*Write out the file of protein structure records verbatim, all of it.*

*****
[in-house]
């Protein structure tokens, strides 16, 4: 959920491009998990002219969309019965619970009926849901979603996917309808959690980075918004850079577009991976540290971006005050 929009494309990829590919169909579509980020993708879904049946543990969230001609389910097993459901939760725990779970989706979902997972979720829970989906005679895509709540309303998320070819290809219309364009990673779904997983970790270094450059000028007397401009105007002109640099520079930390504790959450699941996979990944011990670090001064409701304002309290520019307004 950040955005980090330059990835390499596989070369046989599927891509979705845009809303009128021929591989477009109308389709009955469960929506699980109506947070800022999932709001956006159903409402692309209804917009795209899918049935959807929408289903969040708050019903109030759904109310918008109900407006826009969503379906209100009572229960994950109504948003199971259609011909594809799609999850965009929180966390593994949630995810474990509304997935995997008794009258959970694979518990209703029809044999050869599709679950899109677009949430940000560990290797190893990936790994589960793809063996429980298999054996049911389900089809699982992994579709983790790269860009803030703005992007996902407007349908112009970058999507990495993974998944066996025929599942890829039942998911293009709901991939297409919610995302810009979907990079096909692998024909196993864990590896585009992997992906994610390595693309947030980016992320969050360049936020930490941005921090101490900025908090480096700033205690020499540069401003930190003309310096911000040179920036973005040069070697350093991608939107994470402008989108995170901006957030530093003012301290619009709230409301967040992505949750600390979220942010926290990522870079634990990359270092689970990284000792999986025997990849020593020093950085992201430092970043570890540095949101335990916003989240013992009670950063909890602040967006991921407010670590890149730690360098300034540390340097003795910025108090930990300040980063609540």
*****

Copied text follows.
[in-house]
């Protein structure tokens, strides 16, 4: 959920491009998990002219969309019965619970009926849901979603996917309808959690980075918004850079577009991976540290971006005050 929009494309990829590919169909579509980020993708879904049946543990969230001609389910097993459901939760725990779970989706979902997972979720829970989906005679895509709540309303998320070819290809219309364009990673779904997983970790270094450059000028007397401009105007002109640099520079930390504790959450699941996979990944011990670090001064409701304002309290520019307004 950040955005980090330059990835390499596989070369046989599927891509979705845009809303009128021929591989477009109308389709009955469960929506699980109506947070800022999932709001956006159903409402692309209804917009795209899918049935959807929408289903969040708050019903109030759904109310918008109900407006826009969503379906209100009572229960994950109504948003199971259609011909594809799609999850965009929180966390593994949630995810474990509304997935995997008794009258959970694979518990209703029809044999050869599709679950899109677009949430940000560990290797190893990936790994589960793809063996429980298999054996049911389900089809699982992994579709983790790269860009803030703005992007996902407007349908112009970058999507990495993974998944066996025929599942890829039942998911293009709901991939297409919610995302810009979907990079096909692998024909196993864990590896585009992997992906994610390595693309947030980016992320969050360049936020930490941005921090101490900025908090480096700033205690020499540069401003930190003309310096911000040179920036973005040069070697350093991608939107994470402008989108995170901006957030530093003012301290619009709230409301967040992505949750600390979220942010926290990522870079634990990359270092689970990284000792999986025997990849020593020093950085992201430092970043570890540095949101335990916003989240013992009670950063909890602040967006991921407010670590890149730690360098300034540390340097003795910025108090930990300040980063609540």